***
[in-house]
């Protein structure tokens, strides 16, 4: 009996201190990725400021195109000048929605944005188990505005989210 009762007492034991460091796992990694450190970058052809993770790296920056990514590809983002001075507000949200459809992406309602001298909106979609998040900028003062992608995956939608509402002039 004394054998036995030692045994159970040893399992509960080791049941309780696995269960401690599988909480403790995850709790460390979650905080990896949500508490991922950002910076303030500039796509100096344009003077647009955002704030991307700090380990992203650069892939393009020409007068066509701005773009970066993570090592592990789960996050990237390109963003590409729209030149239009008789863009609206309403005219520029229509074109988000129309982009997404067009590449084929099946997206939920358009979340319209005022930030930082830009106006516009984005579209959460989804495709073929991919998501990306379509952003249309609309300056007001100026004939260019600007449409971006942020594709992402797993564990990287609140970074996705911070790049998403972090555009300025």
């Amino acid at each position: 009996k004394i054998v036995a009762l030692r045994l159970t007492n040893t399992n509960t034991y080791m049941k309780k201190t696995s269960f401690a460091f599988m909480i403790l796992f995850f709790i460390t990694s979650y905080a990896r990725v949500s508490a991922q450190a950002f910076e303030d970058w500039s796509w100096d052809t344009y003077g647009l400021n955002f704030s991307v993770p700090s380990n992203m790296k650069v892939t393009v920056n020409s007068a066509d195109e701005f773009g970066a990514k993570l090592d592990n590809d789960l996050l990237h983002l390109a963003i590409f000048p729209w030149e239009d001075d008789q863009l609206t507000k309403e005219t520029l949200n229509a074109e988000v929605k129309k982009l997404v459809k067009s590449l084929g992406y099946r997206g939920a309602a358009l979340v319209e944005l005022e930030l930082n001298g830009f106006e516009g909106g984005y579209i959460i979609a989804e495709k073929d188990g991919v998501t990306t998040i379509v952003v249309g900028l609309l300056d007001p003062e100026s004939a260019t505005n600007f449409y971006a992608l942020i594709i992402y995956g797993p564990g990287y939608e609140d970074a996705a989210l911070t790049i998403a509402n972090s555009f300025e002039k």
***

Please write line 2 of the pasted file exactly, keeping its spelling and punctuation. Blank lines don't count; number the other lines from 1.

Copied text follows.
């Protein structure tokens, strides 16, 4: 009996201190990725400021195109000048929605944005188990505005989210 009762007492034991460091796992990694450190970058052809993770790296920056990514590809983002001075507000949200459809992406309602001298909106979609998040900028003062992608995956939608509402002039 004394054998036995030692045994159970040893399992509960080791049941309780696995269960401690599988909480403790995850709790460390979650905080990896949500508490991922950002910076303030500039796509100096344009003077647009955002704030991307700090380990992203650069892939393009020409007068066509701005773009970066993570090592592990789960996050990237390109963003590409729209030149239009008789863009609206309403005219520029229509074109988000129309982009997404067009590449084929099946997206939920358009979340319209005022930030930082830009106006516009984005579209959460989804495709073929991919998501990306379509952003249309609309300056007001100026004939260019600007449409971006942020594709992402797993564990990287609140970074996705911070790049998403972090555009300025």